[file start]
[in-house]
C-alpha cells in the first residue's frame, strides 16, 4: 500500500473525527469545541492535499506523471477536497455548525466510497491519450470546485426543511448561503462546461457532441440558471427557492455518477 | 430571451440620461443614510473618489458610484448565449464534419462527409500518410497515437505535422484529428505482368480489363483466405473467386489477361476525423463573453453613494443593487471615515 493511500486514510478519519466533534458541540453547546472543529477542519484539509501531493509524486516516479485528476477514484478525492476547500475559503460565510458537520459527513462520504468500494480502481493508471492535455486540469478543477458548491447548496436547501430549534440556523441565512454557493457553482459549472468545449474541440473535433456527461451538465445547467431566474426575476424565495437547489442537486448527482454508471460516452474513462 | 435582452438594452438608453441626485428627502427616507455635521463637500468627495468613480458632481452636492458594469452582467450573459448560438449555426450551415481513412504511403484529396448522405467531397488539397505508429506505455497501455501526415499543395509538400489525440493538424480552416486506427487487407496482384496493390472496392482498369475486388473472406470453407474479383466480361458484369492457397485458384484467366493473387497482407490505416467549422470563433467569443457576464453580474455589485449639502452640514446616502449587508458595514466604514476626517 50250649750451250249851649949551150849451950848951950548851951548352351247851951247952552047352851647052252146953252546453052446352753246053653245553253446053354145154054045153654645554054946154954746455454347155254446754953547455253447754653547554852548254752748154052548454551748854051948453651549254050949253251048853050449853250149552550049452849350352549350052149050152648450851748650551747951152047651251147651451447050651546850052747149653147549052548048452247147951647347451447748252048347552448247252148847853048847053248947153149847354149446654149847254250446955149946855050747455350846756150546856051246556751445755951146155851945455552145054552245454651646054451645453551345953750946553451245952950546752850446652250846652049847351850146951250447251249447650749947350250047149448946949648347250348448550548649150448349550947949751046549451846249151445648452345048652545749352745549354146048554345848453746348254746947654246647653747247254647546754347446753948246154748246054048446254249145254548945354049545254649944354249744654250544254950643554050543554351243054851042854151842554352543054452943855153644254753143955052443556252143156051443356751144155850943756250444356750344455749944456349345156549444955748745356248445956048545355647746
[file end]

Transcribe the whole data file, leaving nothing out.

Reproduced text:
[in-house]
C-alpha cells in the first residue's frame, strides 16, 4: 500500500473525527469545541492535499506523471477536497455548525466510497491519450470546485426543511448561503462546461457532441440558471427557492455518477 | 430571451440620461443614510473618489458610484448565449464534419462527409500518410497515437505535422484529428505482368480489363483466405473467386489477361476525423463573453453613494443593487471615515 493511500486514510478519519466533534458541540453547546472543529477542519484539509501531493509524486516516479485528476477514484478525492476547500475559503460565510458537520459527513462520504468500494480502481493508471492535455486540469478543477458548491447548496436547501430549534440556523441565512454557493457553482459549472468545449474541440473535433456527461451538465445547467431566474426575476424565495437547489442537486448527482454508471460516452474513462 | 435582452438594452438608453441626485428627502427616507455635521463637500468627495468613480458632481452636492458594469452582467450573459448560438449555426450551415481513412504511403484529396448522405467531397488539397505508429506505455497501455501526415499543395509538400489525440493538424480552416486506427487487407496482384496493390472496392482498369475486388473472406470453407474479383466480361458484369492457397485458384484467366493473387497482407490505416467549422470563433467569443457576464453580474455589485449639502452640514446616502449587508458595514466604514476626517 50250649750451250249851649949551150849451950848951950548851951548352351247851951247952552047352851647052252146953252546453052446352753246053653245553253446053354145154054045153654645554054946154954746455454347155254446754953547455253447754653547554852548254752748154052548454551748854051948453651549254050949253251048853050449853250149552550049452849350352549350052149050152648450851748650551747951152047651251147651451447050651546850052747149653147549052548048452247147951647347451447748252048347552448247252148847853048847053248947153149847354149446654149847254250446955149946855050747455350846756150546856051246556751445755951146155851945455552145054552245454651646054451645453551345953750946553451245952950546752850446652250846652049847351850146951250447251249447650749947350250047149448946949648347250348448550548649150448349550947949751046549451846249151445648452345048652545749352745549354146048554345848453746348254746947654246647653747247254647546754347446753948246154748246054048446254249145254548945354049545254649944354249744654250544254950643554050543554351243054851042854151842554352543054452943855153644254753143955052443556252143156051443356751144155850943756250444356750344455749944456349345156549444955748745356248445956048545355647746